Further, Tkach's period of service was from January 17, 1945 to July 22, 1946. During this time he served on the Austin, too late to see any action, and on the U.S.S. Jupiter, a converted cargo ship. The Jupiter saw much action during the war, but only BEFORE Tkach came on board! The Jupiter's last encounter with the Japanese was at Iwo Jima, in March 1945 -- the very time Tkach was just completing basic training in Illinois. Thus Joe Tkach's war stories are nothing but thin air -- pure braggadocio -- concocted out of spun sugar. They have no more substance than cotton candy.

Tonto said...

One more :

At the FOT in Tucson, Waterhouse was speaking at the big arena there.

It was a sports arena, that could host hockey, basketball etc. It had a very large scoreboard , high on the wall, which was right behind the speaker's podium.

While going very overtime, someone in the control booth flicks on the bright red button on the scoreboard where it says "OT" , meaning "overtime".

The 8000 person crowd was obviously distracted , and were pointing an murmuring at the Overtime Light. Waterhouse asks "what's going on?". The crowd all point up to the scoreboard , and Waterhouse turns around seeing it.

Waterhouse then immediately leans into the microphone and with raise voice says "Whoever turned on that overtime light better turn it off right now or you are going to be disfellowshipped!". Within just two hearbeats , the light flicked off, which brought a loud raucous laughter from the crowd, which I think frustated old Waterhouse even more!

TLA said...

In defense of Gerald Waterhouse - he was not the worst or even second worst Gerald in the COGs.

And for those of us who loved science fiction, he was more entertaining than most.
Satellites using solar power when the sun went out....
No light sabers though.

Anonymous said...

I remember him talking about what a "brawler" Joe Tkach Sr. was. He told a story about a cop pulling Joe Tkach Sr. over. The cop made a remark about the young "hussy" that he had in the car with him. Tkach allegedly slammed the cop onto the car, and said "that's no hussy that's my daughter."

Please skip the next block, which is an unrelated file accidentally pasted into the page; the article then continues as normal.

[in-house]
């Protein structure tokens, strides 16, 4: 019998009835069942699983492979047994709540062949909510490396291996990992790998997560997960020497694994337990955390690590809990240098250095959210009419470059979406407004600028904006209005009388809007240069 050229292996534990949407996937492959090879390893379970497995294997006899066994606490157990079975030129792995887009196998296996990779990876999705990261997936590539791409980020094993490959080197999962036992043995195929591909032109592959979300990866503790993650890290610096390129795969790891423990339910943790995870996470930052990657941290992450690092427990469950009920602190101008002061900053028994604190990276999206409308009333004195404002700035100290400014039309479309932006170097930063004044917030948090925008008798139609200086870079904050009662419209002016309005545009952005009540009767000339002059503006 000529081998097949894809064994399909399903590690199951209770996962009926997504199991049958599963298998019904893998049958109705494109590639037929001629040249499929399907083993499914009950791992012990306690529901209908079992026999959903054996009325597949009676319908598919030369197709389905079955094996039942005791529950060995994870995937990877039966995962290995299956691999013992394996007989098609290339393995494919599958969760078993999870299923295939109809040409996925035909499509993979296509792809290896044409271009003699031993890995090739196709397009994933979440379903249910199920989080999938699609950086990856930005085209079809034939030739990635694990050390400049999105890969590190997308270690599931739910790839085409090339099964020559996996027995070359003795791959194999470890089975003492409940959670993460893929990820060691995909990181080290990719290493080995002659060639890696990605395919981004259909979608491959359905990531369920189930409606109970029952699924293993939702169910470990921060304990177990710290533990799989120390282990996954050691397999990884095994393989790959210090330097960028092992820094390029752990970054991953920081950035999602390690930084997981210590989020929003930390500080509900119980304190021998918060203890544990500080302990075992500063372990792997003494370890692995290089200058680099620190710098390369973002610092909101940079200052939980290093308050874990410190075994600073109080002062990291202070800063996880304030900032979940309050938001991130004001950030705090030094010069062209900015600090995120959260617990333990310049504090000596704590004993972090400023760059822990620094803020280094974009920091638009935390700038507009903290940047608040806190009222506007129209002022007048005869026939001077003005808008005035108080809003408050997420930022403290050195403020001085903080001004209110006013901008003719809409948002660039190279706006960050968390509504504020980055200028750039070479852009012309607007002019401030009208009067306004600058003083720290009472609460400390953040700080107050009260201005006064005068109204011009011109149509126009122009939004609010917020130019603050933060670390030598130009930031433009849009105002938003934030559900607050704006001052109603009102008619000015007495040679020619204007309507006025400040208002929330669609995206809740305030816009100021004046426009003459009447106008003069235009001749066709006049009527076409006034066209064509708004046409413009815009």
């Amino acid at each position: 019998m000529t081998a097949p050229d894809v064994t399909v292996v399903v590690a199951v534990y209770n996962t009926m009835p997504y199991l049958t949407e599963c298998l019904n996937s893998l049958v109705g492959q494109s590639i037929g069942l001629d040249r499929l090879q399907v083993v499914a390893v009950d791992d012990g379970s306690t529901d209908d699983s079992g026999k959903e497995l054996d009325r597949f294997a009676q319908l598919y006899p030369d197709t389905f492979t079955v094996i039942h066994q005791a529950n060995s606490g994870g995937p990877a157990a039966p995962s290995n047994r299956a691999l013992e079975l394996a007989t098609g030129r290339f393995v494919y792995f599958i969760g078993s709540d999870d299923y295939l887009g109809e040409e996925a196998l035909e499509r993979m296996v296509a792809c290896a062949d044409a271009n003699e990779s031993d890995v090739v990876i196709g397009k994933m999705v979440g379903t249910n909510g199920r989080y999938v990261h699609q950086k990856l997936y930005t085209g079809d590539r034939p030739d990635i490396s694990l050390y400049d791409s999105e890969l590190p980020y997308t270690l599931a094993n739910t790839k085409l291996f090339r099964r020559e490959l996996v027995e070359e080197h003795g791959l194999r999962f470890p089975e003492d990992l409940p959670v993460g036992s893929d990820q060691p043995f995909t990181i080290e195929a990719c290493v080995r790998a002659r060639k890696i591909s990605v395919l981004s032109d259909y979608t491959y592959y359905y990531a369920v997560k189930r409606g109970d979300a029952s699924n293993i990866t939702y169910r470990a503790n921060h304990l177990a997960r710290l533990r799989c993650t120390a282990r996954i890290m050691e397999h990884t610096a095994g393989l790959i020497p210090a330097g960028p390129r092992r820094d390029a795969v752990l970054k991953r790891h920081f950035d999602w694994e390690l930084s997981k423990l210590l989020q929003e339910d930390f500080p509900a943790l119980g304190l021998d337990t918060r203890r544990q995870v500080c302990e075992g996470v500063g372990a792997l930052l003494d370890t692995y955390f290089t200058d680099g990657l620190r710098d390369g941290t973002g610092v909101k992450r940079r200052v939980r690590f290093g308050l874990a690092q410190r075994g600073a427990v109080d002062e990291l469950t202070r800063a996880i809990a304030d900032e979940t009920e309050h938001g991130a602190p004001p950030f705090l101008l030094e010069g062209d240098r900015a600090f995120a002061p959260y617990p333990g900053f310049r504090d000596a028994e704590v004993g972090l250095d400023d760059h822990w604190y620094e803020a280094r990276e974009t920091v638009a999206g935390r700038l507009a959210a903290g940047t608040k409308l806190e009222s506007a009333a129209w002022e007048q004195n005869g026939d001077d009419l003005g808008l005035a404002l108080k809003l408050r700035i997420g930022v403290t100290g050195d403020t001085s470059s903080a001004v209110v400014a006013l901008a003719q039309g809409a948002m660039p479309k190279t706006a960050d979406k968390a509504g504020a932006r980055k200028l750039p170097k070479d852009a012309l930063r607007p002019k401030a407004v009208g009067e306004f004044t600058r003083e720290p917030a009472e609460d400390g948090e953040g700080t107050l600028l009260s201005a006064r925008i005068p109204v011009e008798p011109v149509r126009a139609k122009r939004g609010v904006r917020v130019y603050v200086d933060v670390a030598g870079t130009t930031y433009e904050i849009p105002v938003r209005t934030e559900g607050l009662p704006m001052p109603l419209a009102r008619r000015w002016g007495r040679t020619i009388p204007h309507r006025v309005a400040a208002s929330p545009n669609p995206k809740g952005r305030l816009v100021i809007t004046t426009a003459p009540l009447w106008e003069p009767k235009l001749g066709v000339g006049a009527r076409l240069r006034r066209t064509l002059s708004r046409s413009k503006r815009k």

Gordon Feil said...

I recall tactfully (for me) asking him how he avoided being bored by delivering the same sermon night after night and year after year. He was quite friendly in his response, as he was the other couple of times I challenged him. I didn't feel like he was trying to shut me down, but was trying to thoughtfully engage. Admittedly this isn't how he came across in his public speaking.

Anonymous said...

So, how did Waterhouse get this unique assignment and why was he tolerated for so long? I suspect that some people who seem to have little to do, yet draw a paycheck and carry a title, usually has some dirt on someone further up. I wonder how many people were on the payroll just to be kept quiet? Was Waterhouse's role essential? In other words, if he couldn't do it, would someone else be tasked to fill the role? Was he kept on the road because he was a pain in the rear end at HQ? Here's something I read when I was teaching leadership in the Army. A German general categorized each officer into one of four categories: lazy, stupid, ambitious and smart. The lazy, smart would be made commanders. They will figure out an easy way to get something done. The smart and ambitious would become staff officers. Staff officers do most of the heavy brain work in planning, etc. The stupid and lazy officers could be slotted somewhere, they won't do much damage (because of their lack of ambition). But the stupid and ambitious have to be gotten rid of because they can do a lot of damage. So, was Waterhouse a stupid/ambitious person who could do too much damage at HQ, so they sent him out on the road? What did he do the rest of his time when not traveling?